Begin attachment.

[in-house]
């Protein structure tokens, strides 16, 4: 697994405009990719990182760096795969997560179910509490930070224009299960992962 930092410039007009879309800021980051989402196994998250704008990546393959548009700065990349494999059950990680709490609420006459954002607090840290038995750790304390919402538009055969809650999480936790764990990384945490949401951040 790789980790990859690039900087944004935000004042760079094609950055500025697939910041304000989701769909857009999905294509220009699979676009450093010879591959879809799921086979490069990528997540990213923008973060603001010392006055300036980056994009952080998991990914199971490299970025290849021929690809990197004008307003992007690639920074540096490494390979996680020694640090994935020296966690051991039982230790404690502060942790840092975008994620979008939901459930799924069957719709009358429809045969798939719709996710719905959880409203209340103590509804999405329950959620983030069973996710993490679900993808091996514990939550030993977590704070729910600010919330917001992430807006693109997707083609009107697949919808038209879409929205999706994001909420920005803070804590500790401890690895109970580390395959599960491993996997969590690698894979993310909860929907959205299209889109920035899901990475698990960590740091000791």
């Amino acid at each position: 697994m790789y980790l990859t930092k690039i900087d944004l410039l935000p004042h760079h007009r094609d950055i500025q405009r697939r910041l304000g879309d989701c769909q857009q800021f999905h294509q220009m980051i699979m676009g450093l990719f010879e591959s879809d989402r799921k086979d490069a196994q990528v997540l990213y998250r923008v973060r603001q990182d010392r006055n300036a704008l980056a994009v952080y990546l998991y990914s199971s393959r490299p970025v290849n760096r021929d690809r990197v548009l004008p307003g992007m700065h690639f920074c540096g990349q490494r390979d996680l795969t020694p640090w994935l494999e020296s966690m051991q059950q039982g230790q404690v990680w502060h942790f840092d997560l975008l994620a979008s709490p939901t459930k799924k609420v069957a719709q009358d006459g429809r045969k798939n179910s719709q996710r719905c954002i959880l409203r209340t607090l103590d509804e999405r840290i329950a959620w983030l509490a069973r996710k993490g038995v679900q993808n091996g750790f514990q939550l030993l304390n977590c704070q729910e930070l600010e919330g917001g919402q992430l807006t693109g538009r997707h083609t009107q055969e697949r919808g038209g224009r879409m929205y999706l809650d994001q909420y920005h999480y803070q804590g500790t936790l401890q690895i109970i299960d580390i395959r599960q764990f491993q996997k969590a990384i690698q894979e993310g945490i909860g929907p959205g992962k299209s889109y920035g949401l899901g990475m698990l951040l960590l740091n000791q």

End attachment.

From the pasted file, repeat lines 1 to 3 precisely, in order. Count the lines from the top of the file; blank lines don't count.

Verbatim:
[in-house]
């Protein structure tokens, strides 16, 4: 697994405009990719990182760096795969997560179910509490930070224009299960992962 930092410039007009879309800021980051989402196994998250704008990546393959548009700065990349494999059950990680709490609420006459954002607090840290038995750790304390919402538009055969809650999480936790764990990384945490949401951040 790789980790990859690039900087944004935000004042760079094609950055500025697939910041304000989701769909857009999905294509220009699979676009450093010879591959879809799921086979490069990528997540990213923008973060603001010392006055300036980056994009952080998991990914199971490299970025290849021929690809990197004008307003992007690639920074540096490494390979996680020694640090994935020296966690051991039982230790404690502060942790840092975008994620979008939901459930799924069957719709009358429809045969798939719709996710719905959880409203209340103590509804999405329950959620983030069973996710993490679900993808091996514990939550030993977590704070729910600010919330917001992430807006693109997707083609009107697949919808038209879409929205999706994001909420920005803070804590500790401890690895109970580390395959599960491993996997969590690698894979993310909860929907959205299209889109920035899901990475698990960590740091000791």
């Amino acid at each position: 697994m790789y980790l990859t930092k690039i900087d944004l410039l935000p004042h760079h007009r094609d950055i500025q405009r697939r910041l304000g879309d989701c769909q857009q800021f999905h294509q220009m980051i699979m676009g450093l990719f010879e591959s879809d989402r799921k086979d490069a196994q990528v997540l990213y998250r923008v973060r603001q990182d010392r006055n300036a704008l980056a994009v952080y990546l998991y990914s199971s393959r490299p970025v290849n760096r021929d690809r990197v548009l004008p307003g992007m700065h690639f920074c540096g990349q490494r390979d996680l795969t020694p640090w994935l494999e020296s966690m051991q059950q039982g230790q404690v990680w502060h942790f840092d997560l975008l994620a979008s709490p939901t459930k799924k609420v069957a719709q009358d006459g429809r045969k798939n179910s719709q996710r719905c954002i959880l409203r209340t607090l103590d509804e999405r840290i329950a959620w983030l509490a069973r996710k993490g038995v679900q993808n091996g750790f514990q939550l030993l304390n977590c704070q729910e930070l600010e919330g917001g919402q992430l807006t693109g538009r997707h083609t009107q055969e697949r919808g038209g224009r879409m929205y999706l809650d994001q909420y920005h999480y803070q804590g500790t936790l401890q690895i109970i299960d580390i395959r599960q764990f491993q996997k969590a990384i690698q894979e993310g945490i909860g929907p959205g992962k299209s889109y920035g949401l899901g990475m698990l951040l960590l740091n000791q």